Thursday, October 06, 2005

Byte Array Indexers and Properties

I ran into a neat problem this afternoon while trying to use a byte array indexer to set an array cell to a particular value via a business entity property.  I say it was a “neat problem” because things didn’t work like I’d expected, but I was able to quickly figure out what the issue was.  It would have been a “#@%">“#@%*&!!! problem” if the lightbulb wouldn’t have turned on quickly.

My biz entity has a byte array for storing photos, with a few checks on the setter to ensure we’re not trying to store too large an image:

private byte[] _photo = null;
public byte[] Photo        
   get { return _photo; }            
      if (value != null)                
         if (value.Length > NS_MAX_IMAGE_SIZE)                    
            throw new ArgumentOutOfRangeException("value", value, "Image size too large");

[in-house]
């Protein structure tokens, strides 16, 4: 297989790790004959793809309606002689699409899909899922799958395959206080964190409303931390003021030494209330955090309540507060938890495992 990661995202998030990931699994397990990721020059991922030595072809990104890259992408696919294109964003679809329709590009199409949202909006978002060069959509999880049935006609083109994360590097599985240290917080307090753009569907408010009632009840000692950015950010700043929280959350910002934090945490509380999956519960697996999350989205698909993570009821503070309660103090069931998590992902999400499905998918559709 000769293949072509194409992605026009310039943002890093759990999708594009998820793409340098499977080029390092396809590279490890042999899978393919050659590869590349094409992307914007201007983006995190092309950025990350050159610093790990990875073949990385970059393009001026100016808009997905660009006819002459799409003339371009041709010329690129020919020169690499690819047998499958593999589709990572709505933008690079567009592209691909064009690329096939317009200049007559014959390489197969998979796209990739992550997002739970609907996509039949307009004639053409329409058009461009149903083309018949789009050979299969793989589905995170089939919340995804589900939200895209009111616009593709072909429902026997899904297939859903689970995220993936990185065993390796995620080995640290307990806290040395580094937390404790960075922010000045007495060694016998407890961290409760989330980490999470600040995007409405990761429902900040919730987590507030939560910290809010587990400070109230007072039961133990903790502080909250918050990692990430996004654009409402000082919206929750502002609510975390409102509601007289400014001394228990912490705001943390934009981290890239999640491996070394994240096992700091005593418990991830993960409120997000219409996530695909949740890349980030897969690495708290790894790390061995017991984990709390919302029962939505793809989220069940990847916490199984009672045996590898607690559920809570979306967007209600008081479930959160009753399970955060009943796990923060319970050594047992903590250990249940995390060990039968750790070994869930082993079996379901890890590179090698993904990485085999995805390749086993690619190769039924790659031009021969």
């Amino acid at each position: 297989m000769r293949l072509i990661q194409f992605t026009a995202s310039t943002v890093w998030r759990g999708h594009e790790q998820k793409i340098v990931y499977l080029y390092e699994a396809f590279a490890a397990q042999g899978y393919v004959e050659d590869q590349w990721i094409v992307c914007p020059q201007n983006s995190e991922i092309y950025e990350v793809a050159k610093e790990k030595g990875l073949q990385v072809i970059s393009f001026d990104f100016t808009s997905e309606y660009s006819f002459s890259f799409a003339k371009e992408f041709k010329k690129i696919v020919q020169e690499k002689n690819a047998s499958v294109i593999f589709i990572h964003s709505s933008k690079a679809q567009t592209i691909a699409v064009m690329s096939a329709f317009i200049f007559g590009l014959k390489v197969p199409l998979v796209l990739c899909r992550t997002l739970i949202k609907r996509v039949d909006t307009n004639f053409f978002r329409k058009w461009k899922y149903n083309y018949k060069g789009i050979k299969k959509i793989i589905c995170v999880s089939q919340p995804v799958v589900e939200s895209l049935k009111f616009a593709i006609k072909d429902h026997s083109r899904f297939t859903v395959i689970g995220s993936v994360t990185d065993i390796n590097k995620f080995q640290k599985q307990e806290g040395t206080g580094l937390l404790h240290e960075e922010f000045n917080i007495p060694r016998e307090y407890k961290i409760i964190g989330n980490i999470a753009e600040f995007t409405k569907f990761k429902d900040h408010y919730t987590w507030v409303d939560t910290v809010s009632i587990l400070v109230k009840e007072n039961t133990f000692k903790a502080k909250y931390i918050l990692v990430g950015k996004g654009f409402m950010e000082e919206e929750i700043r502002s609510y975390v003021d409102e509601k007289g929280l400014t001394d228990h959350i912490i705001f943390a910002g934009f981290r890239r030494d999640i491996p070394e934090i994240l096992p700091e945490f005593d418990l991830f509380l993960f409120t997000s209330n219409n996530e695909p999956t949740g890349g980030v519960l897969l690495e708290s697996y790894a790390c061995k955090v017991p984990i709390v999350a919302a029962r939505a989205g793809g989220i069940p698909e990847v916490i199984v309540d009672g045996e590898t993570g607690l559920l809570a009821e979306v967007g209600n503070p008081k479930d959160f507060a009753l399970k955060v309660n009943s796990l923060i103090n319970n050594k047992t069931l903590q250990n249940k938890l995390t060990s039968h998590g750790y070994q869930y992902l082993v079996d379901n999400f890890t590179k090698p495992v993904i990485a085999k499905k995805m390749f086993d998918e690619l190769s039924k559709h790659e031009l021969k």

}                //Clone array, not assign since Arrays are reference types                
      _photo = (byte[])value.Clone();                
      _isModified = true;            

The “neat problem” popped up as I was writing a test to check the Equals() method when one of the two entities being compared had its Photo property as null.  I create one BE with Photo as null, then set the other to a non-null by storing in a single byte:

right.Photo[0] = 0xF;

Well, that got me a NullException error, so I stepped through trying to figure out why the null checks in the property’s setter weren’t behaving as I expected.  Stepping into the assignment above ( right.Photo[0] = 0xF; ) jumped me into the Property’s getter, not the setter.

‘Tis a puzzlement, to quote King Mongkut.

Wait.  Slap forehead.  I’m using an indexer to set a cell of the byte array.  That means the statement needs to work on the actual byte array, so of course the getter is used to return the array before the value’s set.  Duh.

Now I’m creating a new byte array with the appropriate value and using the property’s setter.  Works much better and it was a “neat” problem to work through.  (Quickly, thankfully!)

Now Playing: Guster — Lost and Gone Forever.  Maybe even better than Keep it Together, an album which I love.

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